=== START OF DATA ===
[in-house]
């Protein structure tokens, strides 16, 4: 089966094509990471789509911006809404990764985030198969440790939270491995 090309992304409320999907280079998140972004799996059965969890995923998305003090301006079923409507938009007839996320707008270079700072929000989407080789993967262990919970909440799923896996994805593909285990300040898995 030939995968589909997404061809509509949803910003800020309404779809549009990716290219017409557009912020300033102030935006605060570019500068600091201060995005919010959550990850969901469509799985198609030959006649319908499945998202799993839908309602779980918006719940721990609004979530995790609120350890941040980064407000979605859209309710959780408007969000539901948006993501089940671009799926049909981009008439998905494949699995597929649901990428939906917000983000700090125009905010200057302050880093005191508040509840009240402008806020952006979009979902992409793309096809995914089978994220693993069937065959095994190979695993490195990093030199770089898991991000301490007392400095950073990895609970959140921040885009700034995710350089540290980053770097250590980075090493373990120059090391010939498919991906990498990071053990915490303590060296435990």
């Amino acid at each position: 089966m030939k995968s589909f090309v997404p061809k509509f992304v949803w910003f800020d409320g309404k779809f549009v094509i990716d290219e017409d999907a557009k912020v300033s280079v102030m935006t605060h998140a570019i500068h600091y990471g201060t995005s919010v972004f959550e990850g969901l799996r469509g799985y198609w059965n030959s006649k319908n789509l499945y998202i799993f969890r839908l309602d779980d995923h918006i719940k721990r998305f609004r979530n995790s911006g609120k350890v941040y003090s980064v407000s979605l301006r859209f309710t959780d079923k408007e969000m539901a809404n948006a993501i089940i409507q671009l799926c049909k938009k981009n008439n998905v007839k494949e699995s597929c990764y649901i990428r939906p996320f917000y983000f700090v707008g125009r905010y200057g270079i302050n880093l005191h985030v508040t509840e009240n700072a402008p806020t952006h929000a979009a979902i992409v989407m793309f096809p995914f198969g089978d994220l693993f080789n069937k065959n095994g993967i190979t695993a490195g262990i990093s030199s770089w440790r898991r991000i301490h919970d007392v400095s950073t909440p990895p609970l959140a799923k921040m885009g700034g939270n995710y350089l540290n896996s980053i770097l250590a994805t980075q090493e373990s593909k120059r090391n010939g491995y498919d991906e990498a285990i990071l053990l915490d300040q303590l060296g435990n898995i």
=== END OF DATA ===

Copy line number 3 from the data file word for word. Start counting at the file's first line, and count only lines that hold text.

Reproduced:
């Amino acid at each position: 089966m030939k995968s589909f090309v997404p061809k509509f992304v949803w910003f800020d409320g309404k779809f549009v094509i990716d290219e017409d999907a557009k912020v300033s280079v102030m935006t605060h998140a570019i500068h600091y990471g201060t995005s919010v972004f959550e990850g969901l799996r469509g799985y198609w059965n030959s006649k319908n789509l499945y998202i799993f969890r839908l309602d779980d995923h918006i719940k721990r998305f609004r979530n995790s911006g609120k350890v941040y003090s980064v407000s979605l301006r859209f309710t959780d079923k408007e969000m539901a809404n948006a993501i089940i409507q671009l799926c049909k938009k981009n008439n998905v007839k494949e699995s597929c990764y649901i990428r939906p996320f917000y983000f700090v707008g125009r905010y200057g270079i302050n880093l005191h985030v508040t509840e009240n700072a402008p806020t952006h929000a979009a979902i992409v989407m793309f096809p995914f198969g089978d994220l693993f080789n069937k065959n095994g993967i190979t695993a490195g262990i990093s030199s770089w440790r898991r991000i301490h919970d007392v400095s950073t909440p990895p609970l959140a799923k921040m885009g700034g939270n995710y350089l540290n896996s980053i770097l250590a994805t980075q090493e373990s593909k120059r090391n010939g491995y498919d991906e990498a285990i990071l053990l915490d300040q303590l060296g435990n898995i």